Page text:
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Posted June 3, 2013 | Leave a comment
Cicadas noisy in Warren County
By Ryan Cornell
They're the talk of the town. And in many areas of Warren County, their high-pitched droning is loud enough to drown out the talk.
After months of much-hyped anticipation, cicadas finally have emerged from their holes in the ground and infiltrated Bentonville, Browntown and Raymond R. "Andy" Guest Jr. Shenandoah River State Park. It's the first time since 1996 that this graduating class of cicada -- more formerly labeled as Brood II -- has seen the light of day.
Although the insects are harmless to humans and other animals, they're known to damage fruit trees and disfigure young plants.
Cicada expert Eric Day, manager of the Insect Identification Lab at Virginia Polytechnic Institute and State University, said that peach, apple and cherry trees, as well as grapevines, are at risk from cicadas. He said the pests will split apart the twigs and lay their eggs inside, which causes long-lasting damage.
Fresh off a job installing sheetrock, Len Barnhart takes a break at O.J. Rudacille General Merchandise in Browntown. A resident of Chester's Gap, Barnhart describes the insects as a hybrid between a grasshopper and a horsefly. He added they sound identical to the USS Enterprise phasers on "Star Trek."
"I still don't think they're as bad as those stinkbugs though," Barnhart said. "At least these things go away and they don't come back for 17 years."
Tom Lacombe mans the register at his general store. He said he started seeing holes in the ground about a month ago and didn't start hearing them until about two weeks ago.
Another customer stopping by, Steve Whittington, said the cicadas are prevalent around Route 340, where he's working on remodeling a house.
"You see them flying in the trees and they're noisy as all-get-out," Whittington said. "They get all over your truck and they're just nasty."
At Raymond R. "Andy" Guest Jr. Shenandoah River State Park, secretary Donna Ramey has an equally antagonistic view of the bugs. "It's like something from 'War of the Worlds,'" she said, referring to the loud noise.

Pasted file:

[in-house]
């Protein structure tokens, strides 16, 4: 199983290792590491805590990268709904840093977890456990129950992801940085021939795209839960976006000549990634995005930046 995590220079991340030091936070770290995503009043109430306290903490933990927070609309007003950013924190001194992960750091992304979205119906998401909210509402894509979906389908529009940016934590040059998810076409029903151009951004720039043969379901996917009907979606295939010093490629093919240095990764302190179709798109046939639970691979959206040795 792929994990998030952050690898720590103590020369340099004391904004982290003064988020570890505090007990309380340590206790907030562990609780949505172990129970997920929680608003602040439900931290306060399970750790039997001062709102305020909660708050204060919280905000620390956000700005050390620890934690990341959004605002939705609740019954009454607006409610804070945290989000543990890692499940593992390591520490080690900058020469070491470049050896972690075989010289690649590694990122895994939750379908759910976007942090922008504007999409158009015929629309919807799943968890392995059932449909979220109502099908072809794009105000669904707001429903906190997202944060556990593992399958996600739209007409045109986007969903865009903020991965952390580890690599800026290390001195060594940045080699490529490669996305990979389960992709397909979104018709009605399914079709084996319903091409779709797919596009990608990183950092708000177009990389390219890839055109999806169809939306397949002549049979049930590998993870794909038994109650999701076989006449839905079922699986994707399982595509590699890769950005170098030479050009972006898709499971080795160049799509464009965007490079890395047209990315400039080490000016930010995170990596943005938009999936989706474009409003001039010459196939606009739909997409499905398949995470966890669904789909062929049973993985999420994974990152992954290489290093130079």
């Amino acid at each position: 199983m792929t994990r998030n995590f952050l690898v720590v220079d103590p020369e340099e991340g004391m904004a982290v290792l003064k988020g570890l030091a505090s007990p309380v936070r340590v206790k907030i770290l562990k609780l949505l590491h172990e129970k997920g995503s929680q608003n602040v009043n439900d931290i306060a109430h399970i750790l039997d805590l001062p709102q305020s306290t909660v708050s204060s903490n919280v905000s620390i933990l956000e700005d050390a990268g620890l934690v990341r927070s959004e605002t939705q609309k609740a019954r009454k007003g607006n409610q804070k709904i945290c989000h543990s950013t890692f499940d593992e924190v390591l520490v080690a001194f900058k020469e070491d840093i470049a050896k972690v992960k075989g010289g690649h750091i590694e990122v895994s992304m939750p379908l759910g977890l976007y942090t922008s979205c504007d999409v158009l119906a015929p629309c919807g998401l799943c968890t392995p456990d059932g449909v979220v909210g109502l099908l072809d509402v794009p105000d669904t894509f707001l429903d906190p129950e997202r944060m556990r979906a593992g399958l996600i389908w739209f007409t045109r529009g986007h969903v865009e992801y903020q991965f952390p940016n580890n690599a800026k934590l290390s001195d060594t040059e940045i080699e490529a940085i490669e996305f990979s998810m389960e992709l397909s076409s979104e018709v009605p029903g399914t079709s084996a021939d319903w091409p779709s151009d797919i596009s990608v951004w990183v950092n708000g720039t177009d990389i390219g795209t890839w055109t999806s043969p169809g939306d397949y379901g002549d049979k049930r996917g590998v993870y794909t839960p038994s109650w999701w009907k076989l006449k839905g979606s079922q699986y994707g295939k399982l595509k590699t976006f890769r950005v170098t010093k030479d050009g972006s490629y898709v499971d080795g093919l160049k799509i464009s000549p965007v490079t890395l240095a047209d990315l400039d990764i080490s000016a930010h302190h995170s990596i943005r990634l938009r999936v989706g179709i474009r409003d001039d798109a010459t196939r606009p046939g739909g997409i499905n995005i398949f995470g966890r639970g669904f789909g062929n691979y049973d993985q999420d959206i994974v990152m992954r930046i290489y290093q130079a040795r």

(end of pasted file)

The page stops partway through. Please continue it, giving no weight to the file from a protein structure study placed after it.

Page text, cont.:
"I had a yoga group over here complain about them over the weekend," Ramey said. "They wanted us to quiet them down so they could do their yoga stuff."
Part of the fun with cicadas is that they add another food source to the equation, "high in protein" as the old joke goes. Some have described the taste as nutty and almond-like with a creamy texture and a strong bitter aftertaste. Others have compared them to french fries. One article by a Patch website covering Morris Township-Morris Plains, N.J., reported that dead cicadas can be used as fish bait, mulch or fertilizer, an alternative to plastic, a material for arts and crafts or even as a marker for the Monopoly board game.
This year's brood is popularized by how wide its swath is, stretching from North Carolina to New York, but many people are unaware that one of 10 broods surface in Virginia every year, including the perennial dogday cicada. Brood X, the brood that blanketed parts of Northern Virginia in 2004, will return to Shenandoah County in 2021.
Day said this summer's cicadas should be gone in about two to four weeks. Day enjoys his cicadas cooked in rice wine, anise and garlic.
Contact staff writer Ryan Cornell at 540-465-5137 ext. 164, or firstname.lastname@example.org
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